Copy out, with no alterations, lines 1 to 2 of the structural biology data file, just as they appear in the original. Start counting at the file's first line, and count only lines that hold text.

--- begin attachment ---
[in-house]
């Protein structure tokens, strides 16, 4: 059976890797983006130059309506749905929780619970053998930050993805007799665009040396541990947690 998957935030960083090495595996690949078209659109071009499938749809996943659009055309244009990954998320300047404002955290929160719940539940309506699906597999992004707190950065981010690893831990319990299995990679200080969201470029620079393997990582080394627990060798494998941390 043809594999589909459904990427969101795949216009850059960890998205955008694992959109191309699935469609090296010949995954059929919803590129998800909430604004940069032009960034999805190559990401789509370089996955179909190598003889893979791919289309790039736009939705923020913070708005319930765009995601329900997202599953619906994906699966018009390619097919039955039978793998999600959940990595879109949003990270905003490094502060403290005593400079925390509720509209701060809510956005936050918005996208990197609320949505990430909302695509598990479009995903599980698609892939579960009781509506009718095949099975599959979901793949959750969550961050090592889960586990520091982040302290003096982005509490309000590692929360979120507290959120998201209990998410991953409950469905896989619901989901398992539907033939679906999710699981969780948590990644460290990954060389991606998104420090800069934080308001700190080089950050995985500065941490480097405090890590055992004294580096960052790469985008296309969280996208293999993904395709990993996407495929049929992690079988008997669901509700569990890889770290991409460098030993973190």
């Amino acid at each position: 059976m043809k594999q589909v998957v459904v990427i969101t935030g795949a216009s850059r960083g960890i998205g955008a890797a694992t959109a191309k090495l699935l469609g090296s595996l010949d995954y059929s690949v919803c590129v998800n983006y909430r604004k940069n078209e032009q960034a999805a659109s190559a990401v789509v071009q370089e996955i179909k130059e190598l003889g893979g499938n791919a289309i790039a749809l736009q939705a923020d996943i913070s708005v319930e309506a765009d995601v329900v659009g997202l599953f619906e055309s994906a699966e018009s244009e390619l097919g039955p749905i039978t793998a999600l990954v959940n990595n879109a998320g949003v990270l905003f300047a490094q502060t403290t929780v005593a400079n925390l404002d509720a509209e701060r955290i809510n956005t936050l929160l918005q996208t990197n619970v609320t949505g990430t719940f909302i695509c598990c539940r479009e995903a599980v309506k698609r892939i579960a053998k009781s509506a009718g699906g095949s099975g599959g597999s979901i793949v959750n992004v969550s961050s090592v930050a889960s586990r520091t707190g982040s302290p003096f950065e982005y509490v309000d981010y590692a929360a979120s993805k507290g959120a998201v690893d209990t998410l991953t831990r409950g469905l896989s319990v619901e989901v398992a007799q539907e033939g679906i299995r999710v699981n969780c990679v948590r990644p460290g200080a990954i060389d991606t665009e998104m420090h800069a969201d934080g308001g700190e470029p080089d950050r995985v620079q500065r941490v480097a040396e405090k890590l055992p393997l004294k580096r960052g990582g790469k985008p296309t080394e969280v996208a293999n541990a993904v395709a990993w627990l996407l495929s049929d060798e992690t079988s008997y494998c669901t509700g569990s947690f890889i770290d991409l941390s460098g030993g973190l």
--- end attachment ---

[in-house]
């Protein structure tokens, strides 16, 4: 059976890797983006130059309506749905929780619970053998930050993805007799665009040396541990947690 998957935030960083090495595996690949078209659109071009499938749809996943659009055309244009990954998320300047404002955290929160719940539940309506699906597999992004707190950065981010690893831990319990299995990679200080969201470029620079393997990582080394627990060798494998941390 043809594999589909459904990427969101795949216009850059960890998205955008694992959109191309699935469609090296010949995954059929919803590129998800909430604004940069032009960034999805190559990401789509370089996955179909190598003889893979791919289309790039736009939705923020913070708005319930765009995601329900997202599953619906994906699966018009390619097919039955039978793998999600959940990595879109949003990270905003490094502060403290005593400079925390509720509209701060809510956005936050918005996208990197609320949505990430909302695509598990479009995903599980698609892939579960009781509506009718095949099975599959979901793949959750969550961050090592889960586990520091982040302290003096982005509490309000590692929360979120507290959120998201209990998410991953409950469905896989619901989901398992539907033939679906999710699981969780948590990644460290990954060389991606998104420090800069934080308001700190080089950050995985500065941490480097405090890590055992004294580096960052790469985008296309969280996208293999993904395709990993996407495929049929992690079988008997669901509700569990890889770290991409460098030993973190």